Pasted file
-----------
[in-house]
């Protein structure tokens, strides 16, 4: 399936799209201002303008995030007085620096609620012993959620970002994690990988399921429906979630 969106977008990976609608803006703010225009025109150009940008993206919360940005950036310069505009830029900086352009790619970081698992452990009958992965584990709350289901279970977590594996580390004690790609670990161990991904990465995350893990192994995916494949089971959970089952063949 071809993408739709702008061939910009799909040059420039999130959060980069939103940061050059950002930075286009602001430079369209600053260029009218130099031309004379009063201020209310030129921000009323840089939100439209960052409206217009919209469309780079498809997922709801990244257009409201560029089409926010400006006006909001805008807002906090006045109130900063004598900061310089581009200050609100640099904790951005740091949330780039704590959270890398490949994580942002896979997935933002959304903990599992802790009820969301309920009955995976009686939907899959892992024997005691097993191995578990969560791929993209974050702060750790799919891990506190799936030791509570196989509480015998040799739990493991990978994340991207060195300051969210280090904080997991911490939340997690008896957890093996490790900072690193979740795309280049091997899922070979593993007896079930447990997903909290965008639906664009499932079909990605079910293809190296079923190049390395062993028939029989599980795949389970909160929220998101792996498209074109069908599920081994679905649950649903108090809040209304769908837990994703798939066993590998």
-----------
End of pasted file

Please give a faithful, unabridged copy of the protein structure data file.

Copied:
[in-house]
């Protein structure tokens, strides 16, 4: 399936799209201002303008995030007085620096609620012993959620970002994690990988399921429906979630 969106977008990976609608803006703010225009025109150009940008993206919360940005950036310069505009830029900086352009790619970081698992452990009958992965584990709350289901279970977590594996580390004690790609670990161990991904990465995350893990192994995916494949089971959970089952063949 071809993408739709702008061939910009799909040059420039999130959060980069939103940061050059950002930075286009602001430079369209600053260029009218130099031309004379009063201020209310030129921000009323840089939100439209960052409206217009919209469309780079498809997922709801990244257009409201560029089409926010400006006006909001805008807002906090006045109130900063004598900061310089581009200050609100640099904790951005740091949330780039704590959270890398490949994580942002896979997935933002959304903990599992802790009820969301309920009955995976009686939907899959892992024997005691097993191995578990969560791929993209974050702060750790799919891990506190799936030791509570196989509480015998040799739990493991990978994340991207060195300051969210280090904080997991911490939340997690008896957890093996490790900072690193979740795309280049091997899922070979593993007896079930447990997903909290965008639906664009499932079909990605079910293809190296079923190049390395062993028939029989599980795949389970909160929220998101792996498209074109069908599920081994679905649950649903108090809040209304769908837990994703798939066993590998």